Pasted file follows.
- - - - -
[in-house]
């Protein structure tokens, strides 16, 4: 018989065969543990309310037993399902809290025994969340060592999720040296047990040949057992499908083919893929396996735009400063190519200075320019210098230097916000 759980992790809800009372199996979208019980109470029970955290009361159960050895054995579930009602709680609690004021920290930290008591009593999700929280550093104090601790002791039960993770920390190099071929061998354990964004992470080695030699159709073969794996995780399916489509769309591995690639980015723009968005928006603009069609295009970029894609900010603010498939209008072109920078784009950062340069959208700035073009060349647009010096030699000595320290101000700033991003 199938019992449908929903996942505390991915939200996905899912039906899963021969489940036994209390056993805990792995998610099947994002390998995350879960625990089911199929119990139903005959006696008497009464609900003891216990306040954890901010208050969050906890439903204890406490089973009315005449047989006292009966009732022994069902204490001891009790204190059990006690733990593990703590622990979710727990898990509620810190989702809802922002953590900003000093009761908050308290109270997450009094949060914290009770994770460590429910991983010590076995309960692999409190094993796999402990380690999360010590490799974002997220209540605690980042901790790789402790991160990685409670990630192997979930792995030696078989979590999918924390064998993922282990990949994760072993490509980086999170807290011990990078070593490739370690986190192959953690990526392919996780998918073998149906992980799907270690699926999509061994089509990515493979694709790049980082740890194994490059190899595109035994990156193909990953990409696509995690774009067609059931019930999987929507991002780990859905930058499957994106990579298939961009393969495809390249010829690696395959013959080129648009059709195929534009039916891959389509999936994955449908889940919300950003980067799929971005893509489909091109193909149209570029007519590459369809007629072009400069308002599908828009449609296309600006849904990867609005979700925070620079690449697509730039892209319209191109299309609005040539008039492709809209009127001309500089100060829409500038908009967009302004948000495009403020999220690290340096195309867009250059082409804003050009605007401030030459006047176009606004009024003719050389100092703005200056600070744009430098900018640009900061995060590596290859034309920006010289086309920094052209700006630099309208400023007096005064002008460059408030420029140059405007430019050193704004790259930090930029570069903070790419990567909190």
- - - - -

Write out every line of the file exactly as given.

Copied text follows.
[in-house]
């Protein structure tokens, strides 16, 4: 018989065969543990309310037993399902809290025994969340060592999720040296047990040949057992499908083919893929396996735009400063190519200075320019210098230097916000 759980992790809800009372199996979208019980109470029970955290009361159960050895054995579930009602709680609690004021920290930290008591009593999700929280550093104090601790002791039960993770920390190099071929061998354990964004992470080695030699159709073969794996995780399916489509769309591995690639980015723009968005928006603009069609295009970029894609900010603010498939209008072109920078784009950062340069959208700035073009060349647009010096030699000595320290101000700033991003 199938019992449908929903996942505390991915939200996905899912039906899963021969489940036994209390056993805990792995998610099947994002390998995350879960625990089911199929119990139903005959006696008497009464609900003891216990306040954890901010208050969050906890439903204890406490089973009315005449047989006292009966009732022994069902204490001891009790204190059990006690733990593990703590622990979710727990898990509620810190989702809802922002953590900003000093009761908050308290109270997450009094949060914290009770994770460590429910991983010590076995309960692999409190094993796999402990380690999360010590490799974002997220209540605690980042901790790789402790991160990685409670990630192997979930792995030696078989979590999918924390064998993922282990990949994760072993490509980086999170807290011990990078070593490739370690986190192959953690990526392919996780998918073998149906992980799907270690699926999509061994089509990515493979694709790049980082740890194994490059190899595109035994990156193909990953990409696509995690774009067609059931019930999987929507991002780990859905930058499957994106990579298939961009393969495809390249010829690696395959013959080129648009059709195929534009039916891959389509999936994955449908889940919300950003980067799929971005893509489909091109193909149209570029007519590459369809007629072009400069308002599908828009449609296309600006849904990867609005979700925070620079690449697509730039892209319209191109299309609005040539008039492709809209009127001309500089100060829409500038908009967009302004948000495009403020999220690290340096195309867009250059082409804003050009605007401030030459006047176009606004009024003719050389100092703005200056600070744009430098900018640009900061995060590596290859034309920006010289086309920094052209700006630099309208400023007096005064002008460059408030420029140059405007430019050193704004790259930090930029570069903070790419990567909190």